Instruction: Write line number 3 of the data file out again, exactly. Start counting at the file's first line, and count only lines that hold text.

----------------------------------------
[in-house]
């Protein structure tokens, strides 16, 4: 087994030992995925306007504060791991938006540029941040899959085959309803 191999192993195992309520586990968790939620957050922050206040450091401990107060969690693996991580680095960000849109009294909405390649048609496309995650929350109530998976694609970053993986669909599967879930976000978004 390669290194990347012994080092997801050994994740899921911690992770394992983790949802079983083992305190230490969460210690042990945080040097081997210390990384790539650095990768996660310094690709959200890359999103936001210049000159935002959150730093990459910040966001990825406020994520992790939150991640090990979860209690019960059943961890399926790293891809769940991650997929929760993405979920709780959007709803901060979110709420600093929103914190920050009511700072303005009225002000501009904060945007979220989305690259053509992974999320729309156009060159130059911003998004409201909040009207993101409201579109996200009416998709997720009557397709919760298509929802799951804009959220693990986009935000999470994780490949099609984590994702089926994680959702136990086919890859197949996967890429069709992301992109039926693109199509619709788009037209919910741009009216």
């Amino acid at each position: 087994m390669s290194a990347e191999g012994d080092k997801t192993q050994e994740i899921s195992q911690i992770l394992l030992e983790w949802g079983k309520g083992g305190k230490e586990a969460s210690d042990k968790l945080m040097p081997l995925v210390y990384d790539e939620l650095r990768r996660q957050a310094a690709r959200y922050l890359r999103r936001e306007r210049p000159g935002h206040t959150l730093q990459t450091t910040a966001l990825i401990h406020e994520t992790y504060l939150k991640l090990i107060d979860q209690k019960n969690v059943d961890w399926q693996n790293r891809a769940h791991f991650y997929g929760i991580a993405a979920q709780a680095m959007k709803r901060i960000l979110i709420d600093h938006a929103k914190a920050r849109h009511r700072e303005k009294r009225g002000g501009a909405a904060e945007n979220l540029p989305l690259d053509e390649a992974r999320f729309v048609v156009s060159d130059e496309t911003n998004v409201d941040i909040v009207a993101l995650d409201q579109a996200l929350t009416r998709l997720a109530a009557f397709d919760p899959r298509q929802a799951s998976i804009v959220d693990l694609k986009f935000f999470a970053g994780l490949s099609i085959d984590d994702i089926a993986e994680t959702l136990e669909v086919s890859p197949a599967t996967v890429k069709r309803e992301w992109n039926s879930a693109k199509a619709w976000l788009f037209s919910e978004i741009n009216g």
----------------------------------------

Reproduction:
């Amino acid at each position: 087994m390669s290194a990347e191999g012994d080092k997801t192993q050994e994740i899921s195992q911690i992770l394992l030992e983790w949802g079983k309520g083992g305190k230490e586990a969460s210690d042990k968790l945080m040097p081997l995925v210390y990384d790539e939620l650095r990768r996660q957050a310094a690709r959200y922050l890359r999103r936001e306007r210049p000159g935002h206040t959150l730093q990459t450091t910040a966001l990825i401990h406020e994520t992790y504060l939150k991640l090990i107060d979860q209690k019960n969690v059943d961890w399926q693996n790293r891809a769940h791991f991650y997929g929760i991580a993405a979920q709780a680095m959007k709803r901060i960000l979110i709420d600093h938006a929103k914190a920050r849109h009511r700072e303005k009294r009225g002000g501009a909405a904060e945007n979220l540029p989305l690259d053509e390649a992974r999320f729309v048609v156009s060159d130059e496309t911003n998004v409201d941040i909040v009207a993101l995650d409201q579109a996200l929350t009416r998709l997720a109530a009557f397709d919760p899959r298509q929802a799951s998976i804009v959220d693990l694609k986009f935000f999470a970053g994780l490949s099609i085959d984590d994702i089926a993986e994680t959702l136990e669909v086919s890859p197949a599967t996967v890429k069709r309803e992301w992109n039926s879930a693109k199509a619709w976000l788009f037209s919910e978004i741009n009216g």